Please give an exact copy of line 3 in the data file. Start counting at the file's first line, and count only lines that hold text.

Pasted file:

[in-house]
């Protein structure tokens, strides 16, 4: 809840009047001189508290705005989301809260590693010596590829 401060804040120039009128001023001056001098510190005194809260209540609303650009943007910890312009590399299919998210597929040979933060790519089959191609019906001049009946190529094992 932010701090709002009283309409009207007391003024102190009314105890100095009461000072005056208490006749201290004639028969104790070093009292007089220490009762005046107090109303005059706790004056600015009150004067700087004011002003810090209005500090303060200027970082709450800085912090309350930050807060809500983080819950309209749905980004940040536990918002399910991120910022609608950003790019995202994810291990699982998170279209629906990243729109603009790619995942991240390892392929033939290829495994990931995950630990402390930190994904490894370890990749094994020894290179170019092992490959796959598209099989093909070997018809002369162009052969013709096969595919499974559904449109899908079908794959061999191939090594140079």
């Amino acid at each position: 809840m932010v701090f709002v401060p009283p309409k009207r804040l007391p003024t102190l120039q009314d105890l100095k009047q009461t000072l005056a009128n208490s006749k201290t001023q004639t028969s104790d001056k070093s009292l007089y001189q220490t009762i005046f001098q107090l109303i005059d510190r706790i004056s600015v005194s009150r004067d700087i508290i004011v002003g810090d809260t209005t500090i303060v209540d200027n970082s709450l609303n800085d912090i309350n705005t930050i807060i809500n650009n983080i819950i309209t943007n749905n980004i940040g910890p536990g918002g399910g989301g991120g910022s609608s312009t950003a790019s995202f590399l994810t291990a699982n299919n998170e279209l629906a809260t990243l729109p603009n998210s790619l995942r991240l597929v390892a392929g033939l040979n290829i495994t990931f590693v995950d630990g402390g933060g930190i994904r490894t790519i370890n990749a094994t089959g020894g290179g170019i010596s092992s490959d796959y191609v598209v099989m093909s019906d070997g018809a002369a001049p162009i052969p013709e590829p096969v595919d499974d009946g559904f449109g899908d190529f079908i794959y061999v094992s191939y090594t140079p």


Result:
């Amino acid at each position: 809840m932010v701090f709002v401060p009283p309409k009207r804040l007391p003024t102190l120039q009314d105890l100095k009047q009461t000072l005056a009128n208490s006749k201290t001023q004639t028969s104790d001056k070093s009292l007089y001189q220490t009762i005046f001098q107090l109303i005059d510190r706790i004056s600015v005194s009150r004067d700087i508290i004011v002003g810090d809260t209005t500090i303060v209540d200027n970082s709450l609303n800085d912090i309350n705005t930050i807060i809500n650009n983080i819950i309209t943007n749905n980004i940040g910890p536990g918002g399910g989301g991120g910022s609608s312009t950003a790019s995202f590399l994810t291990a699982n299919n998170e279209l629906a809260t990243l729109p603009n998210s790619l995942r991240l597929v390892a392929g033939l040979n290829i495994t990931f590693v995950d630990g402390g933060g930190i994904r490894t790519i370890n990749a094994t089959g020894g290179g170019i010596s092992s490959d796959y191609v598209v099989m093909s019906d070997g018809a002369a001049p162009i052969p013709e590829p096969v595919d499974d009946g559904f449109g899908d190529f079908i794959y061999v094992s191939y090594t140079p």